Zerbrochene Nachbarschaft. Das deutsch-jüdische Verhältnis in Rumänien (1918-1938)

Glass, Hildrun
Suedosteuropaeische Arbeiten 98
München 1996: Oldenbourg Verlag
Anzahl Seiten
638 pp. (cloth)
€ 79,80
Rezensiert für H-Soz-Kult von
Rainer Ohliger, Sozialwissenschaften Lehrstuhl Bevoelkerungswissenschaft, Humboldt-Universitaet zu Berlin

The changes of 1989 affected historical research on east central and eastern Europe in two respects. First, archives which had been partly closed for westerners were reopened. Second, ethnicity and nationalism were on the agenda again as research issues, but even moreso [more so] as political issues. Hildrun Glass's prize-winning Ph.D. thesis 'Zerbrochene Nachbarschaft. Das deutsch-juedische Verhaeltnis in Rumaenien (1918-1938)', defended at the University of Munich in 1995 and awarded a prize by the Suedosteuropa- Gesellschaft in Munich, mirrors these two changes. First, the author incorporated into her body of research and evidence not only primary resources located in western, namely German, archives and libraries, but also dug up information in newly accessible Romanian archives in Bucharest, Iasi, Sibiu, and Timisoara. Second, Glass focuses on a current topic of primary significance: interethnic relations among minorities in Romania. Thus, she contributes to the growing body of research and literature on interwar east central European history. These works are used increasingly as a point of reference for social scientists and politicians, either to understand contemporary ethnic conflicts or to make allusions in recreating the national self in times of social and political transition.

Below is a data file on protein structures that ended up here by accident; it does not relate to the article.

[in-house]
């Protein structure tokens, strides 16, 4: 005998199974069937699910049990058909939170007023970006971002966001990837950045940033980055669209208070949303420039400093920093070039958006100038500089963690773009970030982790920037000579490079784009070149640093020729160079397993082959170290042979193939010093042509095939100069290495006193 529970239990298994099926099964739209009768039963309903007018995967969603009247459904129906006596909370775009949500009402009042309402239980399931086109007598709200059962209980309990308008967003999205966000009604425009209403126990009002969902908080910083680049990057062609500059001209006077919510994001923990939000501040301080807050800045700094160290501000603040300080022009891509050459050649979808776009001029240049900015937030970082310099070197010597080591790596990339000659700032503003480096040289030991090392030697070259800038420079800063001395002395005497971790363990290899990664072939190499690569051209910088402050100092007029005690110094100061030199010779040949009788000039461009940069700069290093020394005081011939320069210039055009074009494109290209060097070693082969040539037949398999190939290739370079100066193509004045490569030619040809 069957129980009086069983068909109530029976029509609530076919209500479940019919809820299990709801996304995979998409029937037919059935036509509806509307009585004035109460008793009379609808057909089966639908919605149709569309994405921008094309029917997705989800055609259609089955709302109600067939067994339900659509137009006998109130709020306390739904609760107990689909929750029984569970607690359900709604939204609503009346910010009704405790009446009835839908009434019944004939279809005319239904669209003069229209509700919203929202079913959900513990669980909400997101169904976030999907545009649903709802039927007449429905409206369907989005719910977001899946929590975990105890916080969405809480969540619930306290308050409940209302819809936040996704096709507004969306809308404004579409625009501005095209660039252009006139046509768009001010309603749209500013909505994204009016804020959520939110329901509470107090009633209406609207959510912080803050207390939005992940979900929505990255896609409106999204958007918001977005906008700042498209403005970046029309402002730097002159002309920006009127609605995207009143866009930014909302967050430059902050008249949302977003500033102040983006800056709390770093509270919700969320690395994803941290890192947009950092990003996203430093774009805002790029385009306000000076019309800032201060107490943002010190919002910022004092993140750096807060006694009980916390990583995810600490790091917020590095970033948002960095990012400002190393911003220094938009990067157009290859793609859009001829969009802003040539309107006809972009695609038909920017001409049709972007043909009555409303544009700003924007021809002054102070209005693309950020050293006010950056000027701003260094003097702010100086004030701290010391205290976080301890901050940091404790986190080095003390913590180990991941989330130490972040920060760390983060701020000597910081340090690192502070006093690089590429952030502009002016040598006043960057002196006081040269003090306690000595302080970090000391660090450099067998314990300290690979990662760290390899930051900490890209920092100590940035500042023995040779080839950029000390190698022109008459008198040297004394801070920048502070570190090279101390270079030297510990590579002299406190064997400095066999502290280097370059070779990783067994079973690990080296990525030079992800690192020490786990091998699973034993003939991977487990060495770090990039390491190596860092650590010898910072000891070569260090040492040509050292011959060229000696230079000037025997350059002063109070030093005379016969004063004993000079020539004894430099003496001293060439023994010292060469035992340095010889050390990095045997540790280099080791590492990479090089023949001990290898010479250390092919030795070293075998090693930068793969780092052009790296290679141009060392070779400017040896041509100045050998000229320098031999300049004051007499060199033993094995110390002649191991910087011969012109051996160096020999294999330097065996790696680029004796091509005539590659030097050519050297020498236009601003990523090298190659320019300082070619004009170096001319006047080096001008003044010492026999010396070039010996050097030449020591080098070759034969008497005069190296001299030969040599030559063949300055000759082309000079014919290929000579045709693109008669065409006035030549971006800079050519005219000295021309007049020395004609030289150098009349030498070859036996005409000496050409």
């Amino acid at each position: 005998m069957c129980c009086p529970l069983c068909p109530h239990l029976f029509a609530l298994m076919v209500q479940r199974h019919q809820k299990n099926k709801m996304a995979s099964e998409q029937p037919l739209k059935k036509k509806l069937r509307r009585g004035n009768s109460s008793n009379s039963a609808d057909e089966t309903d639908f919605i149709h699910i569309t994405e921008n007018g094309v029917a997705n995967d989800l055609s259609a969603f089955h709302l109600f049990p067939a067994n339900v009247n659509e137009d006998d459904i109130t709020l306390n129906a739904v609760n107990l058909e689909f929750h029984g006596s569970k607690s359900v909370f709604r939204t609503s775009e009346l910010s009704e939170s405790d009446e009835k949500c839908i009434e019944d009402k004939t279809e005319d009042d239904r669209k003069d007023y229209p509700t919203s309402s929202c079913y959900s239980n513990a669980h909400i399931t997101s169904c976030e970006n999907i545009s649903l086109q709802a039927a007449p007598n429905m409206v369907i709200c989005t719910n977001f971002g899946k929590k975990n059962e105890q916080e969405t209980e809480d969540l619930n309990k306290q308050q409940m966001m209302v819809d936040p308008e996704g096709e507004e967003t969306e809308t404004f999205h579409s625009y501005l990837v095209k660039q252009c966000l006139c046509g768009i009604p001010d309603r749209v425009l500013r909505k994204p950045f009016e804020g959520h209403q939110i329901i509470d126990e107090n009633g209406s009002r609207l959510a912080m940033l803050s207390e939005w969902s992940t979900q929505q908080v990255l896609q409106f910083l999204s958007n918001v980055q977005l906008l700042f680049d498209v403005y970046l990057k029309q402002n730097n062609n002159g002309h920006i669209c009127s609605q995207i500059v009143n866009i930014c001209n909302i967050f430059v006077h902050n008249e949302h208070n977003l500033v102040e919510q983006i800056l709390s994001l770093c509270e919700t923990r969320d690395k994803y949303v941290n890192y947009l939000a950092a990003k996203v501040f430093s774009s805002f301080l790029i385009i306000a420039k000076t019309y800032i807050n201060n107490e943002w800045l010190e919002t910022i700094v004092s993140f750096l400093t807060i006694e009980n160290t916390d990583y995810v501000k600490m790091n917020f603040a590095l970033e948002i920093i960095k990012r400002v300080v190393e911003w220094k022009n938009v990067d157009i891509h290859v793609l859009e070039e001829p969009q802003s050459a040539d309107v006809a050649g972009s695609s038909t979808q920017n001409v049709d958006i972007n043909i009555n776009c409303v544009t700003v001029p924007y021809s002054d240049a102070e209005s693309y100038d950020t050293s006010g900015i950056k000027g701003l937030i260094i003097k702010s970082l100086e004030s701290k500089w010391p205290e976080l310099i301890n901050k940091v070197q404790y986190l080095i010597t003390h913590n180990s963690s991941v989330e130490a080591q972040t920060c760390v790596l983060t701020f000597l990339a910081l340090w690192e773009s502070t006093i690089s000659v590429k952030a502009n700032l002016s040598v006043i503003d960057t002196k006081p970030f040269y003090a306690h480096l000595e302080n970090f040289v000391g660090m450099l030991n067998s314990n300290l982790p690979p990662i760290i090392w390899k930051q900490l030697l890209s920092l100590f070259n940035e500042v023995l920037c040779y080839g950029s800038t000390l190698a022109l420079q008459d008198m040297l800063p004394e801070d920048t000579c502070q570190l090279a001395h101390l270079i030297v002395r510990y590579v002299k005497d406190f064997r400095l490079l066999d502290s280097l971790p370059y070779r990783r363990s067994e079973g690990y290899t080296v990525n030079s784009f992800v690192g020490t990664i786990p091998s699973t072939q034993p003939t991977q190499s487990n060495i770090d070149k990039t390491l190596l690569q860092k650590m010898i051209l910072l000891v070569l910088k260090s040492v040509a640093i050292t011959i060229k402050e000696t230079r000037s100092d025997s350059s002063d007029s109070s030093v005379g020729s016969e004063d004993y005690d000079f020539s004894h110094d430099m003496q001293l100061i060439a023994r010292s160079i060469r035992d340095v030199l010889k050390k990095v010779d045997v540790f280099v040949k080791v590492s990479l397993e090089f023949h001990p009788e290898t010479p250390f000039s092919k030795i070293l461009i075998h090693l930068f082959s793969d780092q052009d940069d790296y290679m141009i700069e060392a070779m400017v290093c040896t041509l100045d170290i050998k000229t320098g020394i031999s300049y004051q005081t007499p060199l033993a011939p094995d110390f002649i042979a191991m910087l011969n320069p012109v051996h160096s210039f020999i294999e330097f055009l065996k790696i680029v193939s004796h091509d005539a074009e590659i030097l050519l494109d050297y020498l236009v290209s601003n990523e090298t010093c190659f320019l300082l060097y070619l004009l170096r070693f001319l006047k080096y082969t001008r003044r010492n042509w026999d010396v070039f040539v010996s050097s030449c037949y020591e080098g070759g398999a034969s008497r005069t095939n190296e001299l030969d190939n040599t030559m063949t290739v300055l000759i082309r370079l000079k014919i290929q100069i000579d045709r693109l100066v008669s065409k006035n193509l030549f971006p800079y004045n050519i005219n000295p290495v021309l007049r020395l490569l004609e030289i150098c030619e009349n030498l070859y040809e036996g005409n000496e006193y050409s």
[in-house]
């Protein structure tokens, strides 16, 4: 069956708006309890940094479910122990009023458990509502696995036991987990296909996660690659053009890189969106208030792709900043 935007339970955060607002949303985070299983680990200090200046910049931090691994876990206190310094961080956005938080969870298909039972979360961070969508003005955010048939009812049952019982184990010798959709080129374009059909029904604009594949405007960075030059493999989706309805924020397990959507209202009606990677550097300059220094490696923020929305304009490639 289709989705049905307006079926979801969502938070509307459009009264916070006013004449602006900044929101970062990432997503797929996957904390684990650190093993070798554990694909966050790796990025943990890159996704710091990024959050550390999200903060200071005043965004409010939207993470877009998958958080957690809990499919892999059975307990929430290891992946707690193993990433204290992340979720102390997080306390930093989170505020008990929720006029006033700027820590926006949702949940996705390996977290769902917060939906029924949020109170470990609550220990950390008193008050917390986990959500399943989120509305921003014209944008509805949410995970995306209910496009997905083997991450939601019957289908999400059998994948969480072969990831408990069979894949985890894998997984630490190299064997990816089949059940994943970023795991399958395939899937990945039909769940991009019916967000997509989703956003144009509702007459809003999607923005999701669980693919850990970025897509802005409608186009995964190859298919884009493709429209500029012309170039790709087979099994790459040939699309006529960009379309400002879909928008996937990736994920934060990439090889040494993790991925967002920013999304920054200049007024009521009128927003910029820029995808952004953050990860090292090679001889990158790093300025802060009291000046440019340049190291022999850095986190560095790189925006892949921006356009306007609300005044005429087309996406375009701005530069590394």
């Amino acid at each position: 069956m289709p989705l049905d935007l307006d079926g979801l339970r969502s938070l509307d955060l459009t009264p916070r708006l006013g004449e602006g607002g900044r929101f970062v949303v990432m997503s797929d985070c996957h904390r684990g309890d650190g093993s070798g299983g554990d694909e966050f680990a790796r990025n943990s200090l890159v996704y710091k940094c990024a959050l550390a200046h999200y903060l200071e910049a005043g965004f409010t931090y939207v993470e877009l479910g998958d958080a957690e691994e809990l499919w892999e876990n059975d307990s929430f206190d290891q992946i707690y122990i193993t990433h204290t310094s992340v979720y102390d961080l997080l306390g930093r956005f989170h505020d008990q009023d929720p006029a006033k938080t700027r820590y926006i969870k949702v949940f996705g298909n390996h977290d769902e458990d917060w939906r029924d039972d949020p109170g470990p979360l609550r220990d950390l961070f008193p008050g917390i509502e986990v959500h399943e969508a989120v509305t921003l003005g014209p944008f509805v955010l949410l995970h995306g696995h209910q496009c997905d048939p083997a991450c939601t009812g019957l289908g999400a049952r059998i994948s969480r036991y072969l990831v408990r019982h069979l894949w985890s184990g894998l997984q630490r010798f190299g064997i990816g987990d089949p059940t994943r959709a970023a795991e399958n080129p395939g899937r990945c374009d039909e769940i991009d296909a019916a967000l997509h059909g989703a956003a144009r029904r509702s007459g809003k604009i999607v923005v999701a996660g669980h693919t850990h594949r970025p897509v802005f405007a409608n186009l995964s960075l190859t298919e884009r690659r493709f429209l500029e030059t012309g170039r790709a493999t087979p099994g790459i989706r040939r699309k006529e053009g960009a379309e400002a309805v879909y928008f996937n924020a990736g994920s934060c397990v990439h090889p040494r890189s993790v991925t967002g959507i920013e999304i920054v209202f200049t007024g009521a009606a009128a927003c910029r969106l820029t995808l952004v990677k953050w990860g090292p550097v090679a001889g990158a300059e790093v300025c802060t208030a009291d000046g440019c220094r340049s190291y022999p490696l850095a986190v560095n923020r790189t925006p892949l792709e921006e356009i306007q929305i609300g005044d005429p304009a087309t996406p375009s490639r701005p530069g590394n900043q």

The collapse of the Austro-Hungarian Empire at the end of World War I reorganized and reshaped political and ethnic conditions. Among the nine newly established, enlarged, or territorially decreased states succeeding the multiethnic empires (Austria, Czechoslovakia, Estonia, Hungary, Latvia, Lithuania, Poland, Romania and Yugoslavia), at least five turned into multiethnic political entities themselves. The populations comprised up to one third minority populations, thus inheriting old problems from the past. Minority issues and interethnic relations were very much on the agenda of these states in the interwar period. Prominent among them was Greater Romania, which doubled its population and size after 1918 by gaining territories from the Austro-Hungarian Empire and Soviet Russia. The formerly rather homogeneous Romania thus turned into a multiethnic state. Minorities made up around 30% of the country's population.